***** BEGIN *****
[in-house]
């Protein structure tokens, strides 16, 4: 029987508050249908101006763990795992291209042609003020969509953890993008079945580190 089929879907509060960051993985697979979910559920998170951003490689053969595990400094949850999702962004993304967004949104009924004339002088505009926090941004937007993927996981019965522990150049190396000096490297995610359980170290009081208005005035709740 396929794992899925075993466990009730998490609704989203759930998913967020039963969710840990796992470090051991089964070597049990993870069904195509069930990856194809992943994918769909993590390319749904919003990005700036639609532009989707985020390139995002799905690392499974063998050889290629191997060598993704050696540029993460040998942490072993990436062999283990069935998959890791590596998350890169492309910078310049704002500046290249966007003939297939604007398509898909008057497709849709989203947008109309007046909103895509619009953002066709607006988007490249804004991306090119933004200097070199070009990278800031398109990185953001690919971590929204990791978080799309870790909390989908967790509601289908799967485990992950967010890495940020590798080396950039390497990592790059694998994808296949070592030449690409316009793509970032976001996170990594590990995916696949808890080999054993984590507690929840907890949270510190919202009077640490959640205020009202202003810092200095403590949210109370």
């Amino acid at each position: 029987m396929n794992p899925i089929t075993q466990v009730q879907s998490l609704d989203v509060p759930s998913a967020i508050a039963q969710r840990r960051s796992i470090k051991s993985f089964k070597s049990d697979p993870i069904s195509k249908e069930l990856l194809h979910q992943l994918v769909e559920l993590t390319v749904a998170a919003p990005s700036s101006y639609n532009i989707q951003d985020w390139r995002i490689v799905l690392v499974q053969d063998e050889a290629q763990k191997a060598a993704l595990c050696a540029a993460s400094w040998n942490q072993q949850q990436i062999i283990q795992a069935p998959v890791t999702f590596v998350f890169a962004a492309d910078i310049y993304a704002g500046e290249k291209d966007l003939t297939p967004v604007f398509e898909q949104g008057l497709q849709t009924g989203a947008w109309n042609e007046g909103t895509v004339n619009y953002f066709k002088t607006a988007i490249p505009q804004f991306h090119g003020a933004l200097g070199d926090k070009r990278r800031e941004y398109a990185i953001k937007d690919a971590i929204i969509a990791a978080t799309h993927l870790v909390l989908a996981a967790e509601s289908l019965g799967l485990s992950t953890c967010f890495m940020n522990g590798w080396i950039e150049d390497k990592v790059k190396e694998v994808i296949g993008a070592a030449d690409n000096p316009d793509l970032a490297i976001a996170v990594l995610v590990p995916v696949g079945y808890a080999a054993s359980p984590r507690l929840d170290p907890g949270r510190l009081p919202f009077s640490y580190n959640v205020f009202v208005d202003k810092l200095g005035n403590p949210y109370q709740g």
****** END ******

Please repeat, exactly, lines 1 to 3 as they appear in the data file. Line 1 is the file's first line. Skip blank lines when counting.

[in-house]
């Protein structure tokens, strides 16, 4: 029987508050249908101006763990795992291209042609003020969509953890993008079945580190 089929879907509060960051993985697979979910559920998170951003490689053969595990400094949850999702962004993304967004949104009924004339002088505009926090941004937007993927996981019965522990150049190396000096490297995610359980170290009081208005005035709740 396929794992899925075993466990009730998490609704989203759930998913967020039963969710840990796992470090051991089964070597049990993870069904195509069930990856194809992943994918769909993590390319749904919003990005700036639609532009989707985020390139995002799905690392499974063998050889290629191997060598993704050696540029993460040998942490072993990436062999283990069935998959890791590596998350890169492309910078310049704002500046290249966007003939297939604007398509898909008057497709849709989203947008109309007046909103895509619009953002066709607006988007490249804004991306090119933004200097070199070009990278800031398109990185953001690919971590929204990791978080799309870790909390989908967790509601289908799967485990992950967010890495940020590798080396950039390497990592790059694998994808296949070592030449690409316009793509970032976001996170990594590990995916696949808890080999054993984590507690929840907890949270510190919202009077640490959640205020009202202003810092200095403590949210109370």
């Amino acid at each position: 029987m396929n794992p899925i089929t075993q466990v009730q879907s998490l609704d989203v509060p759930s998913a967020i508050a039963q969710r840990r960051s796992i470090k051991s993985f089964k070597s049990d697979p993870i069904s195509k249908e069930l990856l194809h979910q992943l994918v769909e559920l993590t390319v749904a998170a919003p990005s700036s101006y639609n532009i989707q951003d985020w390139r995002i490689v799905l690392v499974q053969d063998e050889a290629q763990k191997a060598a993704l595990c050696a540029a993460s400094w040998n942490q072993q949850q990436i062999i283990q795992a069935p998959v890791t999702f590596v998350f890169a962004a492309d910078i310049y993304a704002g500046e290249k291209d966007l003939t297939p967004v604007f398509e898909q949104g008057l497709q849709t009924g989203a947008w109309n042609e007046g909103t895509v004339n619009y953002f066709k002088t607006a988007i490249p505009q804004f991306h090119g003020a933004l200097g070199d926090k070009r990278r800031e941004y398109a990185i953001k937007d690919a971590i929204i969509a990791a978080t799309h993927l870790v909390l989908a996981a967790e509601s289908l019965g799967l485990s992950t953890c967010f890495m940020n522990g590798w080396i950039e150049d390497k990592v790059k190396e694998v994808i296949g993008a070592a030449d690409n000096p316009d793509l970032a490297i976001a996170v990594l995610v590990p995916v696949g079945y808890a080999a054993s359980p984590r507690l929840d170290p907890g949270r510190l009081p919202f009077s640490y580190n959640v205020f009202v208005d202003k810092l200095g005035n403590p949210y109370q709740g």